Alternatively, have you tried completely ignoring her? It is possible that she sees being moved outside when she barks or growls as a confirmation that something is not right? Oooor, have you tried just putting her in time-out for a very short time? That's what I do when Banjo jumps on visitors and tries to eat their fingers (affectionately). I don't put her outside because she actually likes being out there and would immediately forget why she is there. I put her in the laundry instead - can't get more boring than that. But only for about 30 seconds to a minute. Then I let her come back out but if she makes any attempt to bother the guests again, she goes straight back in. These days I usually only have to do it once for her to get it.

    It's very annoying when people think they know how to treat your dog better than you do. Molly clearly see straight through him! Haha!

  8. #8
    Join Date
    May 2012
    Location
    Toowoomba, QLD
    Posts
    1,223

    Default

    She definitely knows that going outside means that she's in trouble.. she HATES it!

    It's hard because it seems like she is just THAT terrified of him that she feels the need to be agressive, she's not doing it because she's nasty, it's because she's scared. I've never seen her like that with anybody. I can hardly walk while she's in the house with him because she hides behind/next to me while growling and I continiously trip over her.
    I will give LAT training a go too.

    My partner goes to the town where his parents live quite often for work. Maybe I could see if he could bring back a shirt or something of his dad's so Molly could get used to the smell of tobacco if that is the issue.

  9. #9
    Join Date
    Jun 2011
    Location
    Sydney
    Posts
    745

    Default

    Does you FIL (for want of a better word) try to make friends with her? Because I'd advise he doesn't. He should ignore her completely.

    When he comes to stay next time I'd put her on a lead and meet your in-laws out the front of your property then walk in with them with meika on a lead, keep her on a lead for a while, this can give some dogs that display aggression comfort, you don't really speak to Meika either but you block her using the lead from coming near FIL.

    I would give FIL a treat bag and when she's behaving I'd have him throw a treat in her direction, for a while the other dog may get these thrown treats and that's ok after a while I'd remove the other dog to laundry or something and continue just with Meika.

    But the most important thing is he remain calm, not make eye contact and not to "try" with her.

    Make sure you are also calm in any correction of her behaviour, don't tell her off or even show you are upset, show a sort of neutral reaction to her behaviour.

    My male whippet can take a while to warm to people on property, especially tall people, therefore mostly men, however he loves kids and he loves a few of my husbands bike riding friends that are gruff sorts of blokes. I think he likes them because as far as they are concerned he's just a dog and not important to them.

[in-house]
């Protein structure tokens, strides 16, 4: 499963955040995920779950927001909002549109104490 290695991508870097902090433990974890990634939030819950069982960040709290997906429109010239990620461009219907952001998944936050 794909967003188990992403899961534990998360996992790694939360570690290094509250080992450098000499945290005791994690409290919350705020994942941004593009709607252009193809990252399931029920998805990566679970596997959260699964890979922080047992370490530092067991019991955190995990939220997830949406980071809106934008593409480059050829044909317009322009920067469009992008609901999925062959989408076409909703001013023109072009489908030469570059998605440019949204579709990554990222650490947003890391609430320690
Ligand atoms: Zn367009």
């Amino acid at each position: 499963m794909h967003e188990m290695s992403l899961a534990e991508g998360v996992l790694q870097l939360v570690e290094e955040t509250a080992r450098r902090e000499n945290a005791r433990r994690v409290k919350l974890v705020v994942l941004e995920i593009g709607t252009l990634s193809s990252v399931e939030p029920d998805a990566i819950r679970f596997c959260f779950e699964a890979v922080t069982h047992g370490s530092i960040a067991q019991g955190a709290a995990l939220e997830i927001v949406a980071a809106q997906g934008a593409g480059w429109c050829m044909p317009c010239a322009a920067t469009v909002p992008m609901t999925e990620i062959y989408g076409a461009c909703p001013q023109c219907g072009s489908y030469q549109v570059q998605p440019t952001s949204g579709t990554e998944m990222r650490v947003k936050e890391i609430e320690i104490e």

10. #10
    Join Date
    Aug 2009
    Location
    Adelaide
    Posts
    12,581

    Default

    What MAC said - even if FIL does want to make friends...

    He should move slowly, avoid direct eye contact, if he wants to do the doggy thing, look away and sniff the ground, avoid mirror sunglasses, and not approach directly, but for starters, not approach at all. Let Molly the dog decide when she's ready.

    If she can't pay attention to you because she's freaked out by him - she's too close to him. Ie the distraction level is overwhelming. That's why I think crate training for her (you don't have to shut the door), so she's got a safe place to go, is a good idea. And you can put that safe place where ever you need to. Start by feeding all her dinner in there, for going in there on command etc, when he's not there. And give her all dog goodies - cows hoof, pigs ear, bones - in the crate. Don't wait till he shows up to start crate training.

    I like the idea of getting some of his smelly clothes for her to get used to his smell at least. If you want to get her used to smokers - showing up to amateur club baseball games will find you plenty. Or even outside of certain office blocks at morning tea time - or down the road from hospitals - I don't know why so many medical staff smoke but they do. Or my neighbour's place. The sports venues - will get Molly used to lots of redneck blokes too.

    My fave FIL story was one from a member here - though I think she told it somewhere else. She and her dog hated the inlaws. So when the dog peed on the inlaw's stuff, she didn't / couldn't respond in a way that would effectively discourage the dog.

Thread Information

Users Browsing this Thread

There are currently 1 users browsing this thread. (0 members and 1 guests)

Tags for this Thread

Bookmarks

Posting Permissions

  • You may not post new threads
  • You may not post replies
  • You may not post attachments
  • You may not edit your posts
  •